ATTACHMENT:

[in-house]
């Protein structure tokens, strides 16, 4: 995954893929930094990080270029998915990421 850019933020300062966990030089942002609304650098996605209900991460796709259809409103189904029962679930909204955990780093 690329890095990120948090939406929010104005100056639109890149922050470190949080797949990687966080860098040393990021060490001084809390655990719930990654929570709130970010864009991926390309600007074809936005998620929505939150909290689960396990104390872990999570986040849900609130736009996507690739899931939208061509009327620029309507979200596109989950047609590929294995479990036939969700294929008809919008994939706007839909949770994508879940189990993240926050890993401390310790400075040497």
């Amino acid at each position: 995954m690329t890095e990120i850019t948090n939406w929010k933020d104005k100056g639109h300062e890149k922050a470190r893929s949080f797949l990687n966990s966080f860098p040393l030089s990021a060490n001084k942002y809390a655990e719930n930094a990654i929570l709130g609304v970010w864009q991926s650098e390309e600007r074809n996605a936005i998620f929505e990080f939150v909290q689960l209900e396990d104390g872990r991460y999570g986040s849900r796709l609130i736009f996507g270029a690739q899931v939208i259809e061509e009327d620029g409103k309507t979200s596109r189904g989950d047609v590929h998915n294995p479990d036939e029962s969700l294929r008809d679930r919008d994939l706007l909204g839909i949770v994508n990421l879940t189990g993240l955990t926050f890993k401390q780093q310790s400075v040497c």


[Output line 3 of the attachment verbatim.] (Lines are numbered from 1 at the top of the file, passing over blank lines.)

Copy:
């Amino acid at each position: 995954m690329t890095e990120i850019t948090n939406w929010k933020d104005k100056g639109h300062e890149k922050a470190r893929s949080f797949l990687n966990s966080f860098p040393l030089s990021a060490n001084k942002y809390a655990e719930n930094a990654i929570l709130g609304v970010w864009q991926s650098e390309e600007r074809n996605a936005i998620f929505e990080f939150v909290q689960l209900e396990d104390g872990r991460y999570g986040s849900r796709l609130i736009f996507g270029a690739q899931v939208i259809e061509e009327d620029g409103k309507t979200s596109r189904g989950d047609v590929h998915n294995p479990d036939e029962s969700l294929r008809d679930r919008d994939l706007l909204g839909i949770v994508n990421l879940t189990g993240l955990t926050f890993k401390q780093q310790s400075v040497c």